Posts Tagged With: waterfall

Camping in Cambodia: A Trip to Kirirom

In America, June signals the start of camping season. People get out their coolers, tank tops, and bug spray. Living in Cambodia, it’s camping season all year round. The weather remains at a balmy ninety degrees, there are always mosquitos, and there’s always use for a cooler. So, back in March, we loaded up our cars and took to the hills for a weekend of camping in Cambodia. (Note: Many photos are compliments of the lovely Anna Sudra.)

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I know, it’s the last place you expected to see pine trees, right? Normally Southeast Asia brings to mind palm trees and white sand beaches.

Not in Kirirom. Screen Shot 2015-06-18 at 10.33.51 PM

Kirirom National Park is about two hours outside of the city along highway 4 and has an elevation of about 2,200 feet. Compared to the rest of the country which lies barely above sea level, Kirirom is home to a vast pine forest and cool evening temperatures. The perfect camping spot.

To get there, however—like the rest of the country—is quite a journey.

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Once we turned off highway 4, the road turned to dirt and potholes. Not to mention bridges on the brink of collapse. Cambodia is definitely more set up for motorcycles than cars.

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Climbing higher into the forest, families in wooden shacks selling porcupine needles, pinecones, and firewood dotted the roadway.

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Kirirom National Park is not exactly the stereotypical “National Park” that exists in many countries. In Cambodia, national parks are sometimes quite developed on the inside. This one has a hotel in the center, an active pagoda, and a few families selling things throughout. You can’t buy property in the park. Anyone who lives there I assume has been grandfathered in. However, even the national parks of Cambodia are for sale to the highest bidder, which is why there is a hotel now in the center of Kirirom. (Similar to the giant casino that rests atop Bokor Mountain National Park…)

Before the Khmer rouge, there were a few hotels and cottage-style homes on the mountain. There’s currently a small tea plantation and visitor center. It makes a great stopping point if you’re traveling to Sihanoukville.

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This plant naturally grows on trees all over the forests of Cambodia. (I’ve seen it before in Ratanakiri, Mondulkiri, and now Kirirom.) When I was hiking in Mondulkiri, the guide said it is good luck to see one of these plants for your wedding, but it is illegal to harvest and sell them. However, I saw them for sale all over Kirirom. I tried a number of Google searches and haven’t found an explanation. If you know about this cultural phenomenon, post in the comments below!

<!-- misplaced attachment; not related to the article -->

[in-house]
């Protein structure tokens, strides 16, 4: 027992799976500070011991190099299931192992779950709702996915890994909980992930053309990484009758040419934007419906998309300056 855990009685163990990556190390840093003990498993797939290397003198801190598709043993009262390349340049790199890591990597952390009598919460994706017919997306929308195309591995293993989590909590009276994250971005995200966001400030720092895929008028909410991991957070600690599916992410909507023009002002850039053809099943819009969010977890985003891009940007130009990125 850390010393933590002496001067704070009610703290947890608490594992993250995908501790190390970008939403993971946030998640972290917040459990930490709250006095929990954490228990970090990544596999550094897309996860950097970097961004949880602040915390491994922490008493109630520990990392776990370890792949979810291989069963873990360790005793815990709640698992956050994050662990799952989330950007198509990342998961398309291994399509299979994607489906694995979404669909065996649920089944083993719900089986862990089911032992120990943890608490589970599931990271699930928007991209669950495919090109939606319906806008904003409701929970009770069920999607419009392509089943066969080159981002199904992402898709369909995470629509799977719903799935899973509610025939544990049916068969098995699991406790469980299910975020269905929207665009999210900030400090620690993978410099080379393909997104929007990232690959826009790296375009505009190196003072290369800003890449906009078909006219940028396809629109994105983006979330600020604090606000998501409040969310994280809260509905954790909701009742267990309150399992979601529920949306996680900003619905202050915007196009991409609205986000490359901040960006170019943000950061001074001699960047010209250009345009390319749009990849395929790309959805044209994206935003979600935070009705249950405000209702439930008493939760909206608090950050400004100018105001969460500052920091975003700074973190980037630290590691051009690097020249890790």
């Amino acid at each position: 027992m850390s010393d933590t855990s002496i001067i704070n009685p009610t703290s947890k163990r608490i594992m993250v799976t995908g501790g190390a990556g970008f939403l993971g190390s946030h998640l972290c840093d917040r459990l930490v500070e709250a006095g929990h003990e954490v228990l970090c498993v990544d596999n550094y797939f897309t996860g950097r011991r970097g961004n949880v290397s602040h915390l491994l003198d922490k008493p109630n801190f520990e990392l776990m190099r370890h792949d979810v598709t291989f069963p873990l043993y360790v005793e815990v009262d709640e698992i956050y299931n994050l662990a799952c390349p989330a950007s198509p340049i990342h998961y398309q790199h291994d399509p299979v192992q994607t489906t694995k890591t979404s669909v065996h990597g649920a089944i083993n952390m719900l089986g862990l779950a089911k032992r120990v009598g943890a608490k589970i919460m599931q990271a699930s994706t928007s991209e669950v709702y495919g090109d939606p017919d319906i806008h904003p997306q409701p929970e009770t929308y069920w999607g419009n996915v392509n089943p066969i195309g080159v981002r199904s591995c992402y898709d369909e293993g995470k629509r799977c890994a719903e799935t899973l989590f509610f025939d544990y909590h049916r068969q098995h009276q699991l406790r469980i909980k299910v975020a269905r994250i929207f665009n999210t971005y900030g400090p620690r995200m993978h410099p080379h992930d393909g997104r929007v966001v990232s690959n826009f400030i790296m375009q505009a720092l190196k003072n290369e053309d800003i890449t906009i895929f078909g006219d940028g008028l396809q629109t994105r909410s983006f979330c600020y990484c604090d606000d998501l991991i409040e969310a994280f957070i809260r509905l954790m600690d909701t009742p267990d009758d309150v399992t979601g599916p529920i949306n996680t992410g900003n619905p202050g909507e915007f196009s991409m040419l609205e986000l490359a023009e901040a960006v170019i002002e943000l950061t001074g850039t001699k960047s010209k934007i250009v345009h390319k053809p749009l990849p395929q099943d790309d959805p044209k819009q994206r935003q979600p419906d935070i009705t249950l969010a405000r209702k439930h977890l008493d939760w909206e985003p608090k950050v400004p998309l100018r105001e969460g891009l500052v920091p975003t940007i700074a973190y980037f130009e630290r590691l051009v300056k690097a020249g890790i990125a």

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The view from the lookout near the highest point in Kirirom.

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Once we got to our campsite we had lunch and set up the tents. Our campsite was not part of a regulated campground, but rather a clearing at the end of a deserted road. Because that’s how you make your own fun in Cambodia!

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As the sunk sank into the clouds and our campfire started up, we had our own little paradise.

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You couldn’t hear anything but bird calls and the wind.

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In the morning we drove to the visitor center.  Again I saw more local forested products for sale, which I recall reading were illegal. Looking back, I can’t find the articles that give me more information. I think the brown things are dried mushrooms, and the wood on the right is scented local wood. (It smelled delicious.) Unfortunately, I don’t think either of these things were sustainably harvested, but I hope I’m wrong…

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Having fun at the visitor center.

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Our last stop of the day was at a tiny waterfall off the main road.   10653673_10152670349147102_9136605122980195175_n

It felt great to rinse off the campfire smoke.

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Relaxing by the waterfall before heading back into the noisy city.

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Did I mention that it was my birthday? Chino and I are born a week apart, so we celebrated our birthday with a weekend filled of fun in the forest. Anna was sweet (as always) and baked us a cake. Nothing goes better with a waterfall swim than a chocolate brownie!

Add Kirirom to your agenda the next time you visit Cambodia! Just don’t forget to bring a flashlight.

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Summer Is Almost Here…

The month of May means different things to different people. For Cambodians, it marks the Royal Ploughing Ceremony and King Sihamoni‘s birthday.  In America, we think of flowers blooming and some mysterious dance around a Maypole, which I don’t think anyone really understands.

For teachers, and students, it only means on thing.

Summer vacation is around the corner.

To herald the summer of 2015, I bring you a video that Sean made of one of our favorite Wisconsin activities: playing in the water.